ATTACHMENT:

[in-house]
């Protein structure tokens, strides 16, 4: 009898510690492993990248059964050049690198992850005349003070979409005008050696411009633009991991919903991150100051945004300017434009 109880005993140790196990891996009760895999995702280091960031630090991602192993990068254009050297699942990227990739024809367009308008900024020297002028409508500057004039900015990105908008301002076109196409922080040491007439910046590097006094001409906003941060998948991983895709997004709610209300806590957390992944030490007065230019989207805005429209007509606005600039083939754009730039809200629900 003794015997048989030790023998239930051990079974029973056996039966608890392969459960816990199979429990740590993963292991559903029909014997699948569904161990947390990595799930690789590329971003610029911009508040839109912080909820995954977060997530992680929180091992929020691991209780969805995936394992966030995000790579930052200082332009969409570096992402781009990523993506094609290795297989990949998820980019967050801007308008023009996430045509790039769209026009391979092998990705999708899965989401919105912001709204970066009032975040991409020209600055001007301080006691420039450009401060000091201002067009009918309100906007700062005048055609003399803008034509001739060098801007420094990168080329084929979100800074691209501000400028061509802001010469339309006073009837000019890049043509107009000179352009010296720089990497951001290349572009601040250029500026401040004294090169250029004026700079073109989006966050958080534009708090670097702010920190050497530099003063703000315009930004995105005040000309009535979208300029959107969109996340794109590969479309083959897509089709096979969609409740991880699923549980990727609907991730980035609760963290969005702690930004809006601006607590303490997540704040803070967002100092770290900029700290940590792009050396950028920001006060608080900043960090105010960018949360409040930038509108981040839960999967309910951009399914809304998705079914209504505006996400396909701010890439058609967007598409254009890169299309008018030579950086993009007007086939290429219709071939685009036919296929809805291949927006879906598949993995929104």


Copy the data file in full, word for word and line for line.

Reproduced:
[in-house]
């Protein structure tokens, strides 16, 4: 009898510690492993990248059964050049690198992850005349003070979409005008050696411009633009991991919903991150100051945004300017434009 109880005993140790196990891996009760895999995702280091960031630090991602192993990068254009050297699942990227990739024809367009308008900024020297002028409508500057004039900015990105908008301002076109196409922080040491007439910046590097006094001409906003941060998948991983895709997004709610209300806590957390992944030490007065230019989207805005429209007509606005600039083939754009730039809200629900 003794015997048989030790023998239930051990079974029973056996039966608890392969459960816990199979429990740590993963292991559903029909014997699948569904161990947390990595799930690789590329971003610029911009508040839109912080909820995954977060997530992680929180091992929020691991209780969805995936394992966030995000790579930052200082332009969409570096992402781009990523993506094609290795297989990949998820980019967050801007308008023009996430045509790039769209026009391979092998990705999708899965989401919105912001709204970066009032975040991409020209600055001007301080006691420039450009401060000091201002067009009918309100906007700062005048055609003399803008034509001739060098801007420094990168080329084929979100800074691209501000400028061509802001010469339309006073009837000019890049043509107009000179352009010296720089990497951001290349572009601040250029500026401040004294090169250029004026700079073109989006966050958080534009708090670097702010920190050497530099003063703000315009930004995105005040000309009535979208300029959107969109996340794109590969479309083959897509089709096979969609409740991880699923549980990727609907991730980035609760963290969005702690930004809006601006607590303490997540704040803070967002100092770290900029700290940590792009050396950028920001006060608080900043960090105010960018949360409040930038509108981040839960999967309910951009399914809304998705079914209504505006996400396909701010890439058609967007598409254009890169299309008018030579950086993009007007086939290429219709071939685009036919296929809805291949927006879906598949993995929104």